Landlords / Guide
Posted at September 2, 2020

Empty or rented apartment, how to protect it?

Furnished or unfurnished rental, how to protect your property?


You own an apartment in Paris and have decided to rent it out. But is your apartment well-protected while looking for a tenant or during the rental period? Not so, and yet there is a specific contract to remedy this situation: it is the Non-Occupant Owner's Insurance (called PNO in French for Propriétaire Non-Occupant).

What is the use of non-occupant homeowner insurance?

PNO insurance is a type of home insurance for homeowners who do not live in the apartment. This insurance protects real estate, whether it is unoccupied, rented, or even occupied rent-free. Any home, even empty, can be subject to disaster: an exploding pipe, a short-circuit causing a spark to fire, etc.

However, this insurance is not compulsory for all landlord owners. Only people whose property is in a condominium must necessarily take out insurance for disasters that may damage the entire property or that of its co-owners. (source:

The PNO insurance contract - also called CBNO insurance (for Complementary Non-Occupying Lessor) - should not be confused with the coverage for a secondary home. Indeed, a secondary residence is inhabited occasionally by the owner or his family, who then subscribes to regular home insurance.

What are the guarantees included in a PNO insurance?

Non-occupant homeowner insurance is very similar to the so-called multi-risk home insurance. It offers some equivalent guarantees:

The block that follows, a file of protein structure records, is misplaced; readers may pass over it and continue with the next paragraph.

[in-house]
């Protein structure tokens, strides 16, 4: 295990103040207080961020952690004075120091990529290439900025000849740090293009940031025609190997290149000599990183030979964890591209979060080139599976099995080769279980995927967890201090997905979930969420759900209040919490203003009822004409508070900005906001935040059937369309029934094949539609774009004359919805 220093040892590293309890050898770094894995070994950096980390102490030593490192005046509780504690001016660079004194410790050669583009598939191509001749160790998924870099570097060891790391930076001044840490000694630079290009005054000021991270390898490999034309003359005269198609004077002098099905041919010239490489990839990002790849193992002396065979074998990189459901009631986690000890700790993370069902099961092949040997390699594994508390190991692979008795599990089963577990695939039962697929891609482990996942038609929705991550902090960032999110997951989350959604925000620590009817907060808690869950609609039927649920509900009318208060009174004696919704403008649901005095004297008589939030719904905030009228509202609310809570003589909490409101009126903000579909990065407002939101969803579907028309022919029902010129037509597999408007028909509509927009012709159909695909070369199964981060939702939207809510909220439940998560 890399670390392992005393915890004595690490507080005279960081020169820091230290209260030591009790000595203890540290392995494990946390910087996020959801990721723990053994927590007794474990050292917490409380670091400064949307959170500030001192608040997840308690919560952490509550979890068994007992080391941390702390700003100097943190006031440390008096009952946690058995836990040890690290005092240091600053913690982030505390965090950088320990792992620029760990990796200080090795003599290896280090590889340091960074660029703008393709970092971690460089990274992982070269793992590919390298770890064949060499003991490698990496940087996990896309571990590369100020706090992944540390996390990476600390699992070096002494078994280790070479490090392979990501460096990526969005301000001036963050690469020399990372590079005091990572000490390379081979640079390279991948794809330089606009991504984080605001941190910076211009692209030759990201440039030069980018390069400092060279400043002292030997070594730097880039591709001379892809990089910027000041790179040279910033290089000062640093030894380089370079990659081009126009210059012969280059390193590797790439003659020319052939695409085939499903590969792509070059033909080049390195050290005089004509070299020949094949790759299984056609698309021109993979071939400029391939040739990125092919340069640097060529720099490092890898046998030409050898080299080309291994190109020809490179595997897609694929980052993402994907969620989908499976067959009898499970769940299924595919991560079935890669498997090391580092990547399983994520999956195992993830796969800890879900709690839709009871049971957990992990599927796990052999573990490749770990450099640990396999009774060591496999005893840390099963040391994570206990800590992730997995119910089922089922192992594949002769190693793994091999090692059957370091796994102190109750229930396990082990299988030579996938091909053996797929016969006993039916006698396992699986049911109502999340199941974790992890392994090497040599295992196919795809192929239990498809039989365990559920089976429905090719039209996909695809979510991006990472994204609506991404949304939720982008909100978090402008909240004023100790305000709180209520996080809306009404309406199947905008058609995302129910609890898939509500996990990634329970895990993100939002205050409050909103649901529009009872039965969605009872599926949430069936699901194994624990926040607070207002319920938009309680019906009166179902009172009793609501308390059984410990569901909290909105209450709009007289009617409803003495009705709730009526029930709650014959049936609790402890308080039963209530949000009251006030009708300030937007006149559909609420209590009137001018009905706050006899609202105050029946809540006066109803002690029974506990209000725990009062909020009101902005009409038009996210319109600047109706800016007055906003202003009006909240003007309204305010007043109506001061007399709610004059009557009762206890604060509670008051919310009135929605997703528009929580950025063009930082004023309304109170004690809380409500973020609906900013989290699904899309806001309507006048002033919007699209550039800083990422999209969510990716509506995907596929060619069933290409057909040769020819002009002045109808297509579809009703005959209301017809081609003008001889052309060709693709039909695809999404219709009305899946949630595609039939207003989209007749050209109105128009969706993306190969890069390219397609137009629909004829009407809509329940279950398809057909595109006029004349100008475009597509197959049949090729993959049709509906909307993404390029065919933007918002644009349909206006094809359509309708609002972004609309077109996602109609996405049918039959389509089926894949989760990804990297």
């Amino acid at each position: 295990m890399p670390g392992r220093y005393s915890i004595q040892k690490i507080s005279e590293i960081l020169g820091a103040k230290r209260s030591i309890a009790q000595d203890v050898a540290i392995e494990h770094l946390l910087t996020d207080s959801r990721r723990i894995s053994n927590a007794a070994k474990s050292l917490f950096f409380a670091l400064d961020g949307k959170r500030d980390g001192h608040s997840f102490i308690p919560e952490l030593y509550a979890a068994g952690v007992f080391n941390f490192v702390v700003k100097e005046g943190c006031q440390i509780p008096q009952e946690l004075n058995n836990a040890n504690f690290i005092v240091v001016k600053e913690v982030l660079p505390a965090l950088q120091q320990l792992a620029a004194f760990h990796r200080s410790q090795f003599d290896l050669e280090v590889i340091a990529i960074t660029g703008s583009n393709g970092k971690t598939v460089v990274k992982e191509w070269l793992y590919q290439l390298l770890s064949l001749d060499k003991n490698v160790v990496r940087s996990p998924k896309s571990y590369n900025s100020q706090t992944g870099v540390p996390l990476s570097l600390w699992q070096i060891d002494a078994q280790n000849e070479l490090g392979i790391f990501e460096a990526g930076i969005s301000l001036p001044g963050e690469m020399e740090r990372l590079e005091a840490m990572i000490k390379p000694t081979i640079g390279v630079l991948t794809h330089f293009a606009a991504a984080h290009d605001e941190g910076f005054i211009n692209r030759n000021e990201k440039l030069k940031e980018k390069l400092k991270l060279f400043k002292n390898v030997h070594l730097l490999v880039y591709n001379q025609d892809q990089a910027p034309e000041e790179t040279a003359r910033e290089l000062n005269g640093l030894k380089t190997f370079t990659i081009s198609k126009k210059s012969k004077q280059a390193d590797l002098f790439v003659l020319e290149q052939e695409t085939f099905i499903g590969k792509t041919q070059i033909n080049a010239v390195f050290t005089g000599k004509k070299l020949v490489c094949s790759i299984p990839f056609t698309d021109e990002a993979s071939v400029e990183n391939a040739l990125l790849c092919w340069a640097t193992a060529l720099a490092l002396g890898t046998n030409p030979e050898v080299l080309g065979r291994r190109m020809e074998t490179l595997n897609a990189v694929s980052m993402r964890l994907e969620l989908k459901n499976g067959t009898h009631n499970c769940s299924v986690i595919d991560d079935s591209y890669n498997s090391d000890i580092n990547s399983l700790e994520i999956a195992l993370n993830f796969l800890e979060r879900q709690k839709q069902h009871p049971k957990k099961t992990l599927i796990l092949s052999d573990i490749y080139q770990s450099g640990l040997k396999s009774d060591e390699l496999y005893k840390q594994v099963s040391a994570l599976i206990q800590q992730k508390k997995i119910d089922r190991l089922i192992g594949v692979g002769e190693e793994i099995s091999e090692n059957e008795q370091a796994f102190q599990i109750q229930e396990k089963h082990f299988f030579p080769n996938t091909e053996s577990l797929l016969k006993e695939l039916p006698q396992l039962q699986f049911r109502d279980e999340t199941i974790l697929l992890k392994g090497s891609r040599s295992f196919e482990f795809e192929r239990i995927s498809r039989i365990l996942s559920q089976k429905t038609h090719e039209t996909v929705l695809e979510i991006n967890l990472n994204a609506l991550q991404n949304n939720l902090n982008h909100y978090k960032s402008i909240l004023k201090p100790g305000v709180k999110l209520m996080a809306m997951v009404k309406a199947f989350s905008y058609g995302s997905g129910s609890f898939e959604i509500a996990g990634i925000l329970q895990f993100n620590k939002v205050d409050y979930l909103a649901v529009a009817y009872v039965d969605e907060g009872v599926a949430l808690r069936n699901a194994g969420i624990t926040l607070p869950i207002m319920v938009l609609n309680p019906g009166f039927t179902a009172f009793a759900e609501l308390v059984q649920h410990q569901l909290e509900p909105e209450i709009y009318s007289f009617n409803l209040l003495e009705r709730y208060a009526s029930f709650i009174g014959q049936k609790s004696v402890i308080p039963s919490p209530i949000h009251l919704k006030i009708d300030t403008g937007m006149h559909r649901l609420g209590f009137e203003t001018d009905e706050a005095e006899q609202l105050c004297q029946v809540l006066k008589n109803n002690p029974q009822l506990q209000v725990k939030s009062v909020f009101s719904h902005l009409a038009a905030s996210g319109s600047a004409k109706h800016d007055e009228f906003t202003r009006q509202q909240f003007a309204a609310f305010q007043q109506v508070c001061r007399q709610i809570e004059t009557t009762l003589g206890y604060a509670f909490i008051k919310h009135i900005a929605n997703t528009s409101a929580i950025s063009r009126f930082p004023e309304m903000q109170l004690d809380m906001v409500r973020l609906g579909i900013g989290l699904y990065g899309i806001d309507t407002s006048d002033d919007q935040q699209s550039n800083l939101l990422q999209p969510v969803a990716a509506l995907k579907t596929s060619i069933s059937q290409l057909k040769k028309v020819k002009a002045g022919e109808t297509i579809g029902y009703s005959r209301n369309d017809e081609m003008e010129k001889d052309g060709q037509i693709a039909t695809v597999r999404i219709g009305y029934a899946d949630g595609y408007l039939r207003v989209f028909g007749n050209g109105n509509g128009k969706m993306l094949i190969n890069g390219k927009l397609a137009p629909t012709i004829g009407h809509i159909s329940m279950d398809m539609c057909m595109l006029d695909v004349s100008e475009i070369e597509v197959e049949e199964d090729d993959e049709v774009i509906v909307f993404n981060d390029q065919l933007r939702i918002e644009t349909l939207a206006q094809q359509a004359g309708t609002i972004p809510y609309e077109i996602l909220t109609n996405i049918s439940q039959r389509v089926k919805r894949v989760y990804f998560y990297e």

• Civil liability to cover damage caused to others,
  • Guarantees against the various possible disasters (fire, water damage, broken glass, theft, etc.).

But non-occupant owner insurance (French PNO) also offers guarantees relating to the rental of the property. These guarantees depend on the insurers, but it is possible to find:

  • Unpaid rents guarantee (GLI) to compensate the lessor owner if the tenant does not pay his rent.
  • A guarantee against the loss of rents following a disaster. If the home is no longer habitable, the insurance comes into play while repairs are being made.
  • Legal protection for the landlord in the event of legal action taken by the tenant.
  • A guarantee to cover the costs of relocating the tenant if the property is no longer habitable due to the lessor's negligence.

(source :

Is Non-Occupant Homeowner Insurance beneficial?

Although PNO insurance is compulsory for property located in a condominium, it is reasonable to question its validity. Even if the apartment (or house) is rented, the insurance taken out by the tenant does not cover all possible damages. Therefore, PNO insurance supplements the tenant's coverage to protect the owner's property best. Besides, some damage is not the responsibility of the tenant (construction defect, pipe exploding due to frost, etc.). In this case, it is the PNO insurance or the condominium insurance that compensates the tenant (source: ).

Non-occupant homeowner insurance is also useful between tenants. Indeed, the outgoing tenant cancels his home insurance when leaving the accommodation. If a claim occurs before the arrival of the next tenant, it will not be covered without PNO insurance.

Finally, PNO insurance comes at a reasonable cost, and insurance premiums are deductible from landlord income. Therefore, it is advantageous to protect your home throughout the year, whatever its rental situation.

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